This means Category 2 people are the swing people in your life. Leave them in Category 2 and they will always be familiar but nameless strangers. A natural tension accumulates between such people. You will wonder why you don’t actually introduce yourselves to each other. You create theories about dislike, or snobbishness, or standoffishness, or Eliot Ness. These theories are almost always unfounded. And almost always negative. Just ask Al Capone.
Most people simply avoid making the first move to introduce themselves to their 2s. It may be the discomfort of making the first move, a fear of rejection from a disinterested party. Or it may be that a body at rest simply tends to stay at rest.
It’s Smart To Hide Your Smartphone.
When we have a free moment among category 2 people we often invest our time and attention in our smartphone and its endless rabbit holes. It would be a much more valuable investment of your time and attention to introduce yourself to those around you. Exchange names and pleasantries. Find commonalities. Express your desire to turn your 2s into 3s. (You may have to reference this post for it all to make sense.)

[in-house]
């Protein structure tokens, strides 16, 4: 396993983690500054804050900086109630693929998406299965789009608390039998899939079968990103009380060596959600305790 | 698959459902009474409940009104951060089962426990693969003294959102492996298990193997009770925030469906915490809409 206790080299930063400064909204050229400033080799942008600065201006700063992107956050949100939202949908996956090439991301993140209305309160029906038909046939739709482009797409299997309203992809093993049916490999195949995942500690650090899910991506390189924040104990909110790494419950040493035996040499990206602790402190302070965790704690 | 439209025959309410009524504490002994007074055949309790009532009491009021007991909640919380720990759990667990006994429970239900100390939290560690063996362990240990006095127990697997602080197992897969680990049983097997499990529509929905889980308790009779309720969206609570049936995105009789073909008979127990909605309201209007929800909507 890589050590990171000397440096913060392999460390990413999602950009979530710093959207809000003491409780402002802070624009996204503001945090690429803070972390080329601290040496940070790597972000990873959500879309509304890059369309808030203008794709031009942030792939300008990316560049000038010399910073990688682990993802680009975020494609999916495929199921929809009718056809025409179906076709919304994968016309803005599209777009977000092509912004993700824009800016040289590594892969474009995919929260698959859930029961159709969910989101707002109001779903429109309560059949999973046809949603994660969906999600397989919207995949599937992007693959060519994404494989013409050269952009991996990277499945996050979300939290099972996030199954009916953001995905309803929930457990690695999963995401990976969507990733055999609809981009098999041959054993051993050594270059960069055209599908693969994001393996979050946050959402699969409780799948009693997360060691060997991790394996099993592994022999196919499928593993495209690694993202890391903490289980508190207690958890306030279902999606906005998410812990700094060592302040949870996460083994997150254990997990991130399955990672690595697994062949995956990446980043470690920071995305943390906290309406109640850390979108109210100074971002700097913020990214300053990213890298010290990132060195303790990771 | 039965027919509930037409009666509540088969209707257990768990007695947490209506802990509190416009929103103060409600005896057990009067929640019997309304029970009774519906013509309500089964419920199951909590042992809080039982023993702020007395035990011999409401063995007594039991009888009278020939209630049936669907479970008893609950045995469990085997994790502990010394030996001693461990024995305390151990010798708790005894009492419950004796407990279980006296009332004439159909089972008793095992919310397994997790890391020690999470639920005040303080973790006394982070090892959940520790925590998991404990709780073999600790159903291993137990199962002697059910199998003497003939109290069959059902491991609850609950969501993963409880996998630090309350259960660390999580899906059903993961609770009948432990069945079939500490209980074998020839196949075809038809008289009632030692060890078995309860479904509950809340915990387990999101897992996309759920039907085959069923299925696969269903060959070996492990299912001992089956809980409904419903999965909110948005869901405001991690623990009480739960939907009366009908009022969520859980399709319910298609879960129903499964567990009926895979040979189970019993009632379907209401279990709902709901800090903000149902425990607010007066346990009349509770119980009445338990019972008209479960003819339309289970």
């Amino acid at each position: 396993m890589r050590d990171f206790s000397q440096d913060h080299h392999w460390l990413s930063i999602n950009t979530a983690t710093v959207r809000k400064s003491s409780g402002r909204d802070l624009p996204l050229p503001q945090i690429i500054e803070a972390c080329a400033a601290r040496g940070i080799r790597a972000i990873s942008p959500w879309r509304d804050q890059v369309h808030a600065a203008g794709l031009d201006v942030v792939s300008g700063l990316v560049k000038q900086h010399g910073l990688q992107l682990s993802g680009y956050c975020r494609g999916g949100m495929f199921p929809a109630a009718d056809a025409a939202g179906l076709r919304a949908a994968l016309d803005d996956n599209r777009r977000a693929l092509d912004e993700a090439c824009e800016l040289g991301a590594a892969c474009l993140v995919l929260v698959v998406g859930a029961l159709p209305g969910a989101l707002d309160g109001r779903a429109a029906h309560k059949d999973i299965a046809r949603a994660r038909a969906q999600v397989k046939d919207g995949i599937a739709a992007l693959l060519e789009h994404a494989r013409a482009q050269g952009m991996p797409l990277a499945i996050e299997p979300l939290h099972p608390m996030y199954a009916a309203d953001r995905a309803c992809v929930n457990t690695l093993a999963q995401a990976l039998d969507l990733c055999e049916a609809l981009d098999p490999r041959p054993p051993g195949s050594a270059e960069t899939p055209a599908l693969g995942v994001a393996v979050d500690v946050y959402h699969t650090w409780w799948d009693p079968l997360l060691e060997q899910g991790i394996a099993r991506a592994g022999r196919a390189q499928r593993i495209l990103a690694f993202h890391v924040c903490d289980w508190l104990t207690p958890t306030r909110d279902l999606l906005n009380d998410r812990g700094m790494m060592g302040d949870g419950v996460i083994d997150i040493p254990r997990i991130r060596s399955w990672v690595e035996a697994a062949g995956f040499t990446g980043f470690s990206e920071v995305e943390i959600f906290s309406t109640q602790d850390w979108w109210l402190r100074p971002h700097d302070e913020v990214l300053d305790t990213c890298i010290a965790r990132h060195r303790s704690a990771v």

Introduce yourself to everyone you spend time with. Clear out your category 2 bucket Move as many people to category 3 as you can. You will find your life fuller, friendlier and more enjoyable. More people will know your name. Which makes your world feel smaller, more personal, and more rewarding. By filling your world with category 3 people you win at life. It is how you develop a successful career. And it is how you create positive energy everywhere you go.
*If you know someone who could benefit from this message, please share it with them.
On New Year’s Eve, I sat down and reflected on the year gone by. The last day of the year is always a good time to look back and learn what worked and what didn’t. In 2020 I didn’t eat any bats. I didn’t break any windows that didn’t belong to me. And I didn’t act like a cranky baby during a nationally televised debate. I like to focus on the positive. So here are 20 things I am glad I did do last year.
Things I am glad I did in 2020.
1. I wore a mask a lot. It’s really easy to wear a mask. And it helps you and the people around you not get sick and die. That’s why Batman and The Lone Ranger both wore one. And they both saved a lot of people.
2. I saved for a rainy day. I have been fiscally conservative with my business, The Weaponry. Which means that I left money (my fiscals) in the business to make sure it could weather challenging times. So when the economy went sideways in March I didn’t panic. Not worrying whether we would be open to see 2021 allowed me to focus on opportunities instead. And opportunities kept coming.
3. I played foosball. During the March-May lockdown, my 3 kids and I played foosball together every night. It was something fun to look forward to each day. It was the only competitive sport we saw during that time. All 4 of us got much better at the game as we bonded and created foosy memories.